While it might take some time to fully determine what this federal election was all about, what’s already clear is there are several things it most decidedly was not.
It was not, as Liberal Party Leader Justin Trudeau insisted, "maybe the most important since 1945 and certainly in our lifetimes."
It became important, to a degree, after Canada’s 23rd prime minister initiated it, for no reason other than that all elections are important because they play a part in determining the future direction of the nation. But Mr. Trudeau’s contention that this one was so crucial that it had to be called a full two years before required under federal law, and in the midst of an ongoing global pandemic, was simply ludicrous.
When the final mail-in votes are tallied, the absurdity of the premise will have been laid bare by the manner in which Canadians rejected it by delivering a Parliament almost identical in makeup to the one dissolved five weeks ago.
Mr. Trudeau boldly reached for a renewed majority mandate after two years of dealing with the frustrating forced compromises of a minority Parliament. By press time Monday night, voters had told Mr. Trudeau his government may continue to govern, but has not sufficiently earned trust to be granted the majority he so clearly covets. And absent that desired outcome, questions will necessarily be asked about his viability as Liberal Party leader going forward.
Another thing this election was not is business as usual. Owing to restrictions, concerns and constraints related to COVID-19, the way people voted was different this time around. More chose to vote early, either at advance polls or by mail, and many of those who opted to vote in person in the traditional fashion found themselves casting ballots at places other than their customary polling locations, lining up in numbers and waiting longer to vote because fewer polls and fewer poll workers meant delays and frustration.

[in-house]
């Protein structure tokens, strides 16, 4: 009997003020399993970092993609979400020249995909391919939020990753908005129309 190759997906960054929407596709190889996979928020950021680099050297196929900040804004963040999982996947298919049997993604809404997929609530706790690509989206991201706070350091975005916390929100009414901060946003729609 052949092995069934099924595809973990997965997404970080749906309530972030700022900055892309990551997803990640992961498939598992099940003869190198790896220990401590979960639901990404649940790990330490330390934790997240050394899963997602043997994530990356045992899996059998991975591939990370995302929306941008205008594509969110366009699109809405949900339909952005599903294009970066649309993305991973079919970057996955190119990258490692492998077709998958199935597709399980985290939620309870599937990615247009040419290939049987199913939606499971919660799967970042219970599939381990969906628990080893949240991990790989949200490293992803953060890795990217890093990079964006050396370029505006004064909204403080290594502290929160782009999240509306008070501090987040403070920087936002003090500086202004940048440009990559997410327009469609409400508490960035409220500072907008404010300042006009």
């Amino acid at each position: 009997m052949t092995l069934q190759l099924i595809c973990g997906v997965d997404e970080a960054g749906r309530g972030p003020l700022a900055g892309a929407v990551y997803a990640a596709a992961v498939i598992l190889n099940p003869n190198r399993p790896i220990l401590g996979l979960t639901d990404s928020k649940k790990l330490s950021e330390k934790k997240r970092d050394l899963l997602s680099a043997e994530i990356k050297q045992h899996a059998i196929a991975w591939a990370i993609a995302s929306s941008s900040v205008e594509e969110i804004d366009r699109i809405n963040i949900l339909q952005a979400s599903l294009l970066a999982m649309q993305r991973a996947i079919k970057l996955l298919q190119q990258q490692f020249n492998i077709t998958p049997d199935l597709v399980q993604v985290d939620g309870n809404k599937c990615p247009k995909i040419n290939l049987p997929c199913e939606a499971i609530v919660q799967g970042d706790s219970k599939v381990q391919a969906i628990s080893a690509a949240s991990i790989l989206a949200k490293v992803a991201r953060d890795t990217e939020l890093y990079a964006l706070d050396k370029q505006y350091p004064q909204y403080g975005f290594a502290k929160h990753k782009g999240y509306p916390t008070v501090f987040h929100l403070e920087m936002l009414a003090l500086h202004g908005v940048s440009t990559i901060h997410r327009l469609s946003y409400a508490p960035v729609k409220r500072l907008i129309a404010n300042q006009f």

This election was not an endorsement of Conservative Party Leader Erin O’Toole’s unwieldy effort to straddle the line between broad mainstream appeal and hard-right western conservatism. The party’s position on gun control and weak messaging on pandemic measures clearly did not resonate with Canadians. And it wasn’t a major victory for NDP Leader Jagmeet Singh, though it did offer small reason for celebration as his party seems most likely to achieve significant seat gains.
It was also not a breakthrough for the People’s Party of Canada, despite the defiant roadshow of leader Maxime Bernier and the noisy support of Canada’s anti-vaccine fringe. Mr. Bernier was denied a seat in his own riding, and the PPC’s support grew in audible volume and vote count but produced no electoral dividends.
This election was not popular. Canadians were quick to express anger and frustration at Mr. Trudeau for an electoral ordeal that will have changed very little about the parliamentary seating chart. Canadians are exhausted, emotionally, mentally and financially, from the constant demands of the COVID-19 fight, and this election produced little more than added irritation.
This election was not in any way necessary. It might be remembered as the vote only one Canadian — Justin Trudeau — really wanted.
And as a result, there is something Mr. Trudeau is not, but which he sorely wanted to be: the leader of a majority government.
Five weeks and an estimated $610 million later, Canadians — now painfully apprised of what this election was not — will be excused for wanting to pointedly ask Mr. Trudeau what it was for.